HSJ is launching an investigation to see if providers can cut the the £3.3bn they spend on temporary staff every year. Sally Gainsbury reports

Temporary staff increases workforce costs

Temporary staff increases workforce costs

Temporary staff increases workforce costs

Workforce costs have never been an area the NHS can afford to be complacent about – accounting for around two-thirds of a typical provider’s operating expenditure, they are constantly under scrutiny.

But with the NHS being asked to deliver £22bn in efficiencies by 2020-21, workforce productivity is again centre stage, with a particular spotlight on the reported £3.3bn NHS providers have spent on temporary staffing in 2014-15.

So far, Monitor and Lord Carter’s efficiency review have taken the lead in analysing the factors behind the NHS’s rapidly growing expenditure on temporary clinical staff, and in proposing remedies to reduce it.

The interim Carter report recommended the use of e-rostering and other management tools to better deploy permanent nursing staff, while Monitor has implemented the first of a number of caps on provider expenditure with agencies in a bid to bolster the NHS’s collective buying power to drive down charges imposed by nursing agencies.

‘Workforce productivity is again centre stage’

These actions could help, but not in isolation. Temporary staffing has proved an intransigent problem, not least due to the fact that reasons and available remedies for escalating costs differ between staff groups, organisations and regions, meaning there are few, if any, “silver bullets”.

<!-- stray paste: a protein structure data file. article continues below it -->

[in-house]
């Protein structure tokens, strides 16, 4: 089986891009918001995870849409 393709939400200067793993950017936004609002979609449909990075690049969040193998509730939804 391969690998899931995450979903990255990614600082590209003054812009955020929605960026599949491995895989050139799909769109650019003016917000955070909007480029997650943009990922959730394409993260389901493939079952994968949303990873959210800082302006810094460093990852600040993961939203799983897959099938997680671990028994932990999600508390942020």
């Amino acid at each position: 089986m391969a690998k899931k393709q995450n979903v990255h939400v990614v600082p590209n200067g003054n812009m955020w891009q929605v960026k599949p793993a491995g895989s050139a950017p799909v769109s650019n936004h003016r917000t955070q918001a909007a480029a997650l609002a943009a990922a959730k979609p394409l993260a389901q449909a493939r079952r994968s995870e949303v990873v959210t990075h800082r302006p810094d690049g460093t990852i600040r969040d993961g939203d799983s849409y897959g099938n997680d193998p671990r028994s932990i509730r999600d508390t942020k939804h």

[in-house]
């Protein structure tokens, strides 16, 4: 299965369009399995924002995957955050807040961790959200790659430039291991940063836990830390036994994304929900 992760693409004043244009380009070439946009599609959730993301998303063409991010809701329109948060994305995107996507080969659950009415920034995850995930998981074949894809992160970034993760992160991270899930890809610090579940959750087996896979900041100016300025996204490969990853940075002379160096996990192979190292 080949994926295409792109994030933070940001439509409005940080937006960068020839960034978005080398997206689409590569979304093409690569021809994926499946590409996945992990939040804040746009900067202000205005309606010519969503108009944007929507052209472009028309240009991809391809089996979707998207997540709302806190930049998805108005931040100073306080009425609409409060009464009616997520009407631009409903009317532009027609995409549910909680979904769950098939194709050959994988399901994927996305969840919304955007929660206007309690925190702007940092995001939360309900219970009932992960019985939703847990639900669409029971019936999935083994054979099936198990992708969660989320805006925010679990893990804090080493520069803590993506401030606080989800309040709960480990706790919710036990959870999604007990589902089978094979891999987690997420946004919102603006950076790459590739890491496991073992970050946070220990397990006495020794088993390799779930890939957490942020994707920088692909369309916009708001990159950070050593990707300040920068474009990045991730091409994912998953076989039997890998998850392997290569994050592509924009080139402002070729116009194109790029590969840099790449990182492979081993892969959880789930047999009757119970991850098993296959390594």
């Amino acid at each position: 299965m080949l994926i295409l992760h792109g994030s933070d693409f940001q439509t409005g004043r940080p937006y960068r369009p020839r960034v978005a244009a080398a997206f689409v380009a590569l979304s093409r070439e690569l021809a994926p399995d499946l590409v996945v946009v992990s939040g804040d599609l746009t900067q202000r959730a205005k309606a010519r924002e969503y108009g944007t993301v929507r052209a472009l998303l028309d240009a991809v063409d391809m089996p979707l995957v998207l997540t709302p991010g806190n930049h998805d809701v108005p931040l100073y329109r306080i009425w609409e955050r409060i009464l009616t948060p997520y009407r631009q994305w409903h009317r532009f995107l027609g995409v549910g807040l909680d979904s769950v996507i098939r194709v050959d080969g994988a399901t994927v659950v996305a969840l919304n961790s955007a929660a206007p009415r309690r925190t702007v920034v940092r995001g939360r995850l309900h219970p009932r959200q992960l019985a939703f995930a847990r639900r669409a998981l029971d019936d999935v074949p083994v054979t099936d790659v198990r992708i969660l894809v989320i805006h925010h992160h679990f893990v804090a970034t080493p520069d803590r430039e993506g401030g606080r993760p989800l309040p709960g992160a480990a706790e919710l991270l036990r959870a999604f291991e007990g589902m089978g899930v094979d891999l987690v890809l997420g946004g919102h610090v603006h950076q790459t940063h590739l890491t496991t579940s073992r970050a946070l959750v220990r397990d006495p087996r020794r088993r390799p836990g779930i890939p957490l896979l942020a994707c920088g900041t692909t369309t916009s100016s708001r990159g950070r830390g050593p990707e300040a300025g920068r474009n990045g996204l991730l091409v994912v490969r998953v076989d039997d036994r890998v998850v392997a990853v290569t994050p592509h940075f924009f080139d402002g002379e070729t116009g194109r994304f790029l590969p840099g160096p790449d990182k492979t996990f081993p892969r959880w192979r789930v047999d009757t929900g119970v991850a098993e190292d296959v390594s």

HSJ is now launching its own investigation into the causes and consequences of the NHS’s growing reliance on temporary clinical and medical staff. The aim will be to help the NHS articulate its own set of proposals for addressing the temporary workforce problem, drawing on experience around the system.

Proposed action

These will likely include recommendations for individual NHS providers to change working practices, but they may also include proposals as to what central bodies and regulators can and should do to better support NHS providers in their bid to reduce temporary staff spending.

Clare Panniker, chief executive of Basildon and Thurrock University Hospitals Foundation Trust, says the investigation is timely: “This is the million dollar question facing all NHS providers. The challenges are the same as they have always been: ensuring patient safety and increasing productivity whilst reducing our reliance on expensive temporary staff.

‘The focus has to include making NHS employment as attractive as possible’

“But staff shortages are more severe than ever before. Our focus has to include making NHS employment as attractive as possible, working harder to retain staff, using bank efficiently and improving processes like rota planning, development of new roles and more flexible working.”

HSJ is now calling for NHS managers, clinicians, regulators and leaders to submit evidence and proposals to the investigation addressing the central question: How can the NHS reduce its reliance on temporary staffing?

Submissions are welcome on all aspects of the medical and clinical temporary workforce: we are looking for evidence to better help us understand the extent and drivers of the problem in different areas and amongst different staff groups as well proposals to reduce dependency on expensive agency staffing.

Submissions can be made in confidence, if required, to workforceinvestigation@emap.com

Interim findings from the investigation will be reported later this year at the HSJ Summit on 5 November, with a final report published here online and as a special HSJ supplement in early December. We will follow this in the New Year with an invited roundtable of NHS management and clinical leaders to discuss the way forward.

Sally Gainsbury is a former journalist for the Financial Times and HSJ. She is now a senior policy analyst for the Nuffield Trust and is coordinating this investigation in a personal capacity. Email workforceinvestigation@emap.com

HSJ launches NHS workforce investigation